As noted in the January, 2014 and November/December, 2013 Updates, recent PCAOB inspection reports have focused heavily on the audit of internal control over financial reporting, and the SEC staff has also expressed concerns about management ICFR oversight. In a speech on March 26 to the Institute of Internal Auditors, PCAOB Member Jeanette Franzel analyzed the current focus on internal control in PCAOB
6 Update │ April 2014
inspection reports and SEC staff comments. Her conclusion is that “[w]e are currently in a ‘perfect storm’ in the area of internal control over financial reporting, which demands effective action by all participants in the financial reporting and auditing chain.”
Some of the key points in Ms. Franzel’s remarks include:
The PCAOB’s inspections program has observed high levels of deficiencies in ICFR audits. In October, 2013 the PCAOB issued Staff Audit Practice Alert No. 11 discussing these deficiencies. In many cases, “firms were not appropriately following their own methodologies for audits of internal control over financial reporting.”
The PCAOB has not changed the auditing standards applicable to ICFR audits since the issuance of Auditing Standard No. 5 in 2007. However, in response to PCAOB inspection findings and Audit Practice Alert No. 11, auditors are changing their audit approach and performing additional procedures.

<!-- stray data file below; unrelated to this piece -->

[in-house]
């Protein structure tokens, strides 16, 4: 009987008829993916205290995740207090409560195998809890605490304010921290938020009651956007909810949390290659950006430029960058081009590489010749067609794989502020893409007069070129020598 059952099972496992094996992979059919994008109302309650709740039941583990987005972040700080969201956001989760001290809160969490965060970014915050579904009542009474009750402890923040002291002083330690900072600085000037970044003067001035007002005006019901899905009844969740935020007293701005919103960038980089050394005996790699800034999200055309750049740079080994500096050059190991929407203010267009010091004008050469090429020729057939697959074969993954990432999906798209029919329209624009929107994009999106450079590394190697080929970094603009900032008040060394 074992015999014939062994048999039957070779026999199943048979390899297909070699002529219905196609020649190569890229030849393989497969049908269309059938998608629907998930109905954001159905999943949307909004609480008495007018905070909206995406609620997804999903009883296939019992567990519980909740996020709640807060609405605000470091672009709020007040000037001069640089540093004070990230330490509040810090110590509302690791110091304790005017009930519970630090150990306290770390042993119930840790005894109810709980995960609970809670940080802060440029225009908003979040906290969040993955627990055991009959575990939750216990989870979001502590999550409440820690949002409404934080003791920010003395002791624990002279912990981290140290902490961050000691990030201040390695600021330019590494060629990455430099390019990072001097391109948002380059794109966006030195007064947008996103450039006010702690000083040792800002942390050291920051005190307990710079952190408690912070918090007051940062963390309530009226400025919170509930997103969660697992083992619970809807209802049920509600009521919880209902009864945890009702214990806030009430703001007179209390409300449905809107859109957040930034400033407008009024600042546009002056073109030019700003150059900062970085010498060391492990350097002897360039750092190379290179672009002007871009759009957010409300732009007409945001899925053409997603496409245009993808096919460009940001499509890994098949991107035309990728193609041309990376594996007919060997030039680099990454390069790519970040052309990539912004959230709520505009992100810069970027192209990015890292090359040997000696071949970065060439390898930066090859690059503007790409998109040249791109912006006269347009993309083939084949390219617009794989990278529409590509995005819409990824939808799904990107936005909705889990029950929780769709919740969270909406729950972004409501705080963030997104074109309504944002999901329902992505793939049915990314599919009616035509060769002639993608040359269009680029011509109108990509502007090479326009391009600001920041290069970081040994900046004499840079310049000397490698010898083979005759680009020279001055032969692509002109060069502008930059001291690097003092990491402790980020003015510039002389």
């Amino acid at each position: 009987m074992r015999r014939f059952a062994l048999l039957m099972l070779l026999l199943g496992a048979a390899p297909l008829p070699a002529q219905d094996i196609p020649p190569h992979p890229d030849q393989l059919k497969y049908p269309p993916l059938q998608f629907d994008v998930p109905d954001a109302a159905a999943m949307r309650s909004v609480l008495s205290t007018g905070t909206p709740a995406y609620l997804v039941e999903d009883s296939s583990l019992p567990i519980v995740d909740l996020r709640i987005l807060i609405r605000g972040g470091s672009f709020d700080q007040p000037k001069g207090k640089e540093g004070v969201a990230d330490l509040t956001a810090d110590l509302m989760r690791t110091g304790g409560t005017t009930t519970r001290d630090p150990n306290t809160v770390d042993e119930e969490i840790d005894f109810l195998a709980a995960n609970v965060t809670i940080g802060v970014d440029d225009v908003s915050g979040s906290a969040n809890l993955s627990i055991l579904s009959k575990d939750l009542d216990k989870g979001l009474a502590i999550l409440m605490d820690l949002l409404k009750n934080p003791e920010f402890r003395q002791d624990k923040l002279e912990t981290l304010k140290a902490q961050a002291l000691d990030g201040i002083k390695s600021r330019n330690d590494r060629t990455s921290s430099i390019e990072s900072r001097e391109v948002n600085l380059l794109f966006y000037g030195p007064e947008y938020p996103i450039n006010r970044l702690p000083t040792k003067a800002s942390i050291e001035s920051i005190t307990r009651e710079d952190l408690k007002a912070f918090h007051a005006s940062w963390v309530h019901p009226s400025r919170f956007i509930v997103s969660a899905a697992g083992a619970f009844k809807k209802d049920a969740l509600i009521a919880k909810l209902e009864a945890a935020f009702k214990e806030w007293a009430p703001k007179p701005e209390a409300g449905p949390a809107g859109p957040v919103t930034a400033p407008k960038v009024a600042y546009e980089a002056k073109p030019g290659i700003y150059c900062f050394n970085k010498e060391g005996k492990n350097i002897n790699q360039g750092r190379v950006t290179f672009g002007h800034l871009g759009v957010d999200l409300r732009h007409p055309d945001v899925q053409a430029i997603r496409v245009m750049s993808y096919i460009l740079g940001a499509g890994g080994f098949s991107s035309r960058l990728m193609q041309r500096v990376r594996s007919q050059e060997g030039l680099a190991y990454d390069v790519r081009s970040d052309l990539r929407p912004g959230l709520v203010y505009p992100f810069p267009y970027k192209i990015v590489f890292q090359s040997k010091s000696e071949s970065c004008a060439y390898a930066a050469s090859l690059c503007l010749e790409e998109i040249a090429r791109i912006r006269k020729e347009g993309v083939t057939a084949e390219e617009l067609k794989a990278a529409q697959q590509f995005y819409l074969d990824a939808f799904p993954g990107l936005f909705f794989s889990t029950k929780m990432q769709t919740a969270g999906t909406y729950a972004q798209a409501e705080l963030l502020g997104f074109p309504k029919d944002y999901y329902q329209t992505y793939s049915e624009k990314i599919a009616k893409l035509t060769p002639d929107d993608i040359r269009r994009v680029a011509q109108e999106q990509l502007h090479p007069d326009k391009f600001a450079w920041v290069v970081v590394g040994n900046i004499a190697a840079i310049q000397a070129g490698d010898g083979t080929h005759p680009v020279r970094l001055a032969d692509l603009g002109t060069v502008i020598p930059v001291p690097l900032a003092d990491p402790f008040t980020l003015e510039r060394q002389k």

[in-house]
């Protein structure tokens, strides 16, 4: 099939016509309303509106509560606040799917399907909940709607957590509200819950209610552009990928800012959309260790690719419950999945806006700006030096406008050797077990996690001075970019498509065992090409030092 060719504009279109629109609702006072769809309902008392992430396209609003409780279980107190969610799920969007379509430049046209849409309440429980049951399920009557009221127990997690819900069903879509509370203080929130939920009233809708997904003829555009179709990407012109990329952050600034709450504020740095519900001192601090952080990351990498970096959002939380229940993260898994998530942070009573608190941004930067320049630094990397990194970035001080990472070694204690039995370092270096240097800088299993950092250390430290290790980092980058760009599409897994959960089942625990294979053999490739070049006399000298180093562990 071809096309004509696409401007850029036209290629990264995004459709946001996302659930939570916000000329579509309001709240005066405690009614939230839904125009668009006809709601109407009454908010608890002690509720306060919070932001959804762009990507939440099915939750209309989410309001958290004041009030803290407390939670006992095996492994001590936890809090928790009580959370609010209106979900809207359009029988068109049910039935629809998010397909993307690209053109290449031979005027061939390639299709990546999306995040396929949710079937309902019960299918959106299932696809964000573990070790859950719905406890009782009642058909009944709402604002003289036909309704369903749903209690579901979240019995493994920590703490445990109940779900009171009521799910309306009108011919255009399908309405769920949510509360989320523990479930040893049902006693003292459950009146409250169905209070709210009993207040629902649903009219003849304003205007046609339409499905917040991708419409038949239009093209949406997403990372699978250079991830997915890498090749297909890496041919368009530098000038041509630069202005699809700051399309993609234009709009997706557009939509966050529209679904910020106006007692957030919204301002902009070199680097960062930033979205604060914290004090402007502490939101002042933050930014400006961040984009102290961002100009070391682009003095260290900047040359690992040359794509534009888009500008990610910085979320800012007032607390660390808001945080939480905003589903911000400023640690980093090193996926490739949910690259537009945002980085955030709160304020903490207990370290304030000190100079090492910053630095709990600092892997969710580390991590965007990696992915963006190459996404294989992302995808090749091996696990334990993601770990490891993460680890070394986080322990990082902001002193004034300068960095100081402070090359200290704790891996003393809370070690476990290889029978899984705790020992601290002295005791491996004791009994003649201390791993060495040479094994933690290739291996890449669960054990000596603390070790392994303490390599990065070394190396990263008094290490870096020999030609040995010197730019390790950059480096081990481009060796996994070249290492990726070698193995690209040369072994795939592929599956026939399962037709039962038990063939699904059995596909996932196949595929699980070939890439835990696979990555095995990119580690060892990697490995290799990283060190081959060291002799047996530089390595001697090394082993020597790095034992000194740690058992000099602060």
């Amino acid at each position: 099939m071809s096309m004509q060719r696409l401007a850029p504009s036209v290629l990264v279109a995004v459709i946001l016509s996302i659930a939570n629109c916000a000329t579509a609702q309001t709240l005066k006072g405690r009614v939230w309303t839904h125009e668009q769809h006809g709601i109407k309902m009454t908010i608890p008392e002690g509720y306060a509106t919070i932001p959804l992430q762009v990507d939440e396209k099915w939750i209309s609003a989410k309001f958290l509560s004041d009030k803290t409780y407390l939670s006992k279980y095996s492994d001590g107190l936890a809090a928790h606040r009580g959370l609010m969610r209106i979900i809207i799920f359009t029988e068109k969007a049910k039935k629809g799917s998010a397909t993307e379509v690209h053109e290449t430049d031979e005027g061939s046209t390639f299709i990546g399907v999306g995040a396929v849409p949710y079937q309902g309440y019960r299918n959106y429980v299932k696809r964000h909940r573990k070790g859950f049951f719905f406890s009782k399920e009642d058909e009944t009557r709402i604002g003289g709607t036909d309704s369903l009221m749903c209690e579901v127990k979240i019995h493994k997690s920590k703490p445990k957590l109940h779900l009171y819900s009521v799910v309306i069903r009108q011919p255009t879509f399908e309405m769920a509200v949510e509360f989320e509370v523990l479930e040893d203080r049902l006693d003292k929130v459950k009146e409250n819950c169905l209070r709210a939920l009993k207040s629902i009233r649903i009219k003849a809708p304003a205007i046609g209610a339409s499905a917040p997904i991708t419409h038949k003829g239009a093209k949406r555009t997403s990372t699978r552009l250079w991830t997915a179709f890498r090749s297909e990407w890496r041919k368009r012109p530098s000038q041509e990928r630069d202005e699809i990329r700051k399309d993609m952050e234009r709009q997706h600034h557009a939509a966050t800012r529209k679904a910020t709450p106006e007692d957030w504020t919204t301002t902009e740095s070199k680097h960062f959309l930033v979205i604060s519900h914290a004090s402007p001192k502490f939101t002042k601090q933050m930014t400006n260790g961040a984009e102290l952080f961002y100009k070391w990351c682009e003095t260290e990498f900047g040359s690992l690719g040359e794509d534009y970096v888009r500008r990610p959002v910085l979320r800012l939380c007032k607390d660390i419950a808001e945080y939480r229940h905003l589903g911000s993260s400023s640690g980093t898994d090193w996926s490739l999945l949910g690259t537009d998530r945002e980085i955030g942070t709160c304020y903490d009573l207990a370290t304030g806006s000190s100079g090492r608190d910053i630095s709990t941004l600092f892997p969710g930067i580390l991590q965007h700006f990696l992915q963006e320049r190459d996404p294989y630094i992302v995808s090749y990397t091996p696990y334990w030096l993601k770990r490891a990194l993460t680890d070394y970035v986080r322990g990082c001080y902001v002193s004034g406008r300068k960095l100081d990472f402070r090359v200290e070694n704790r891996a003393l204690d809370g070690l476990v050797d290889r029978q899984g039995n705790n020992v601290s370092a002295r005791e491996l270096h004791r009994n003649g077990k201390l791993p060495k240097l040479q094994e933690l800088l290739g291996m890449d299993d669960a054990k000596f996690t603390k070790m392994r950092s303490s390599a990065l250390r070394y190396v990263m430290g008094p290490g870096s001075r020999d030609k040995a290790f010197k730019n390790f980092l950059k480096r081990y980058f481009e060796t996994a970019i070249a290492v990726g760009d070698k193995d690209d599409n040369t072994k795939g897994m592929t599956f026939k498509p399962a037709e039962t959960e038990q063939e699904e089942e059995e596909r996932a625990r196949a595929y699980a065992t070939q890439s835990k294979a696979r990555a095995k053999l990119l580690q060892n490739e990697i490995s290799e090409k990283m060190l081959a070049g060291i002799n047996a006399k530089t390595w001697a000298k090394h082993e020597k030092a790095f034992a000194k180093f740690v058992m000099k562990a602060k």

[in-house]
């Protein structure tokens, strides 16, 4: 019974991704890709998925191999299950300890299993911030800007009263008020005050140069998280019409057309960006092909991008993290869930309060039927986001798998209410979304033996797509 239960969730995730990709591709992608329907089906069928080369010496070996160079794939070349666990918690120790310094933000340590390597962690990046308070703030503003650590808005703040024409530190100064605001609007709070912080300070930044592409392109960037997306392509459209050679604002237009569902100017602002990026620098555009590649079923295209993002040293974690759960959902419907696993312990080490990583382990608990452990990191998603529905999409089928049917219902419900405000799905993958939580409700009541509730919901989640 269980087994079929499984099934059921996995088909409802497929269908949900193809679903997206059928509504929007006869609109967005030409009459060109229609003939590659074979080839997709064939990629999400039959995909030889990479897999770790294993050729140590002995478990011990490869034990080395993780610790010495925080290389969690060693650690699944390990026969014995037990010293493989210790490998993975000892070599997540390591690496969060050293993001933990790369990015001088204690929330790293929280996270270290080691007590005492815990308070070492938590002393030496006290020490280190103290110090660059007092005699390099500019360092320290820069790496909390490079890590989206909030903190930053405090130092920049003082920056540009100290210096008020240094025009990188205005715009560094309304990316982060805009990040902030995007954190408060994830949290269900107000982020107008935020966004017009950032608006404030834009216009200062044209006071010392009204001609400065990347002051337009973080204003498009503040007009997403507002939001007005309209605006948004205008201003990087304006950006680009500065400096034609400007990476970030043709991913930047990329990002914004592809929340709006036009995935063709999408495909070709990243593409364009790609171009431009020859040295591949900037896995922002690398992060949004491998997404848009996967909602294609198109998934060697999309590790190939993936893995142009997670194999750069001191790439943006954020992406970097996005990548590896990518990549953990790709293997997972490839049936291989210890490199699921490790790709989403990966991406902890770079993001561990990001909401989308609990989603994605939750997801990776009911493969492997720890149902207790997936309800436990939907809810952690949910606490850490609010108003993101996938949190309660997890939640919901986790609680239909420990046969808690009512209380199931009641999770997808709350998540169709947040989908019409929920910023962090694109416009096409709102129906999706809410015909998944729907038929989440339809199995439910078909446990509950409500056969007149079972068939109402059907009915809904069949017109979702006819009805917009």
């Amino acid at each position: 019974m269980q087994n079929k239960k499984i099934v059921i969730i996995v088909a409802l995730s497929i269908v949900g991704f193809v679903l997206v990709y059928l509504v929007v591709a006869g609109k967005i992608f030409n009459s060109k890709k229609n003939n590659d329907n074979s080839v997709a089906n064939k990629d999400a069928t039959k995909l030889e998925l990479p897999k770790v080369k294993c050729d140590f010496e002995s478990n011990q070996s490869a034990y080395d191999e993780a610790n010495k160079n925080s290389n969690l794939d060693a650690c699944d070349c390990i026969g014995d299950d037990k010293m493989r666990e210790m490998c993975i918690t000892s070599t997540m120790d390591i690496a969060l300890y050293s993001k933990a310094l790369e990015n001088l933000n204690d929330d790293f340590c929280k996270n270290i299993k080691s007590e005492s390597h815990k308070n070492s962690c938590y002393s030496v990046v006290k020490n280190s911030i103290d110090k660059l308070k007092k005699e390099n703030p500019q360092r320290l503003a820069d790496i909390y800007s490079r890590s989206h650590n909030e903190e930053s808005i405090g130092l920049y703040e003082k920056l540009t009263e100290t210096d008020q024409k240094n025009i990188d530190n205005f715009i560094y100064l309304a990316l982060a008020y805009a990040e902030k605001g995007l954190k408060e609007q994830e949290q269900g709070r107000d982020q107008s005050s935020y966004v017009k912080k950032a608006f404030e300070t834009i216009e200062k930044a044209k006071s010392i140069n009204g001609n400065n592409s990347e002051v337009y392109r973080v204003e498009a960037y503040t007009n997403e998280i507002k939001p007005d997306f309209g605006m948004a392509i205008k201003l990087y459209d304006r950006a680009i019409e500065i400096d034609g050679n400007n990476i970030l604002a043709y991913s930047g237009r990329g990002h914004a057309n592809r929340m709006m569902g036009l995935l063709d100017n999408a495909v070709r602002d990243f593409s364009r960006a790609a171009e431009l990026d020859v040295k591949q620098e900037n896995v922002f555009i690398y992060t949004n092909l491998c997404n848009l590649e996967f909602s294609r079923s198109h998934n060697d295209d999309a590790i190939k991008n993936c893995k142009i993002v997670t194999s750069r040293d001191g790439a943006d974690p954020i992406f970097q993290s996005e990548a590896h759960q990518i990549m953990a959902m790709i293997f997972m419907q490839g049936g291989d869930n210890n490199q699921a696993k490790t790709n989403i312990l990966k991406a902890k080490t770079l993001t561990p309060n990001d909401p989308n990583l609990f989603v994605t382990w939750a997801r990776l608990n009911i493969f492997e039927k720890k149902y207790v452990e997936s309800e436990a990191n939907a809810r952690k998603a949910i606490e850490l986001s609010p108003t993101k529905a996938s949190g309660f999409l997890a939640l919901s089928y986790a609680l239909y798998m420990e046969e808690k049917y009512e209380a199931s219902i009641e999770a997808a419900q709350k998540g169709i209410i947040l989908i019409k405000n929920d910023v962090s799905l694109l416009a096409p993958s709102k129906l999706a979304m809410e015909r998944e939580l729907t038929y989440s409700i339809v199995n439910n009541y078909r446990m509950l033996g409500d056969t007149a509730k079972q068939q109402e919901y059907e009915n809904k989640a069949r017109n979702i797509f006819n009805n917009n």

Some auditors are incorrectly telling clients that the PCAOB requires them to perform specific ICFR audit procedures: “In some cases, audit firms have told issuers that the PCAOB insists on detailed procedures such as the use of ‘screen prints’ to document certain systems-related features; or specifying the number of pages that must be involved in summarizing key controls; or that auditors must attend management meetings to observe certain controls in action. I assure you that the Board is not requiring procedures at that level of detail.”
Ms. Franzel also referred to the new COSO internal control framework (see May 2013 Update) and expressed concern about the how it would be implemented. “[T]he PCAOB has heard from some issuers concerns that audit firms may take a checklist approach to the audit to map controls to the principles articulated in the 2013 COSO Framework. And we also have heard speculation that firms are taking such an approach because they are worried that PCAOB inspectors will inspect against the points in the 2013 COSO Framework. I am concerned that a checklist approach to the 2013 COSO Framework would result not only in a missed opportunity to take a fresh look at management's and the auditor's approaches to evaluating and auditing internal control, but also that such an approach could increase the likelihood of missing new and evolving risks in financial reporting and the related auditing.”
Comment: While she stops short of saying so expressly, Ms. Franzel seems to be telling companies and their audit committees that they should not blame the PCAOB for the increased time and effort that auditor’s are devoting to ICFR. The PCAOB’s inspection program has merely brought to light that audit firms have not (in the PCAOB’s view) been fully complying with the Board’s longstanding ICFR auditing standard. She also seems to be warning that the Board expects auditors to focus broadly on how companies implement the revised COSO framework and that audit effort in the ICFR area is not likely to decline.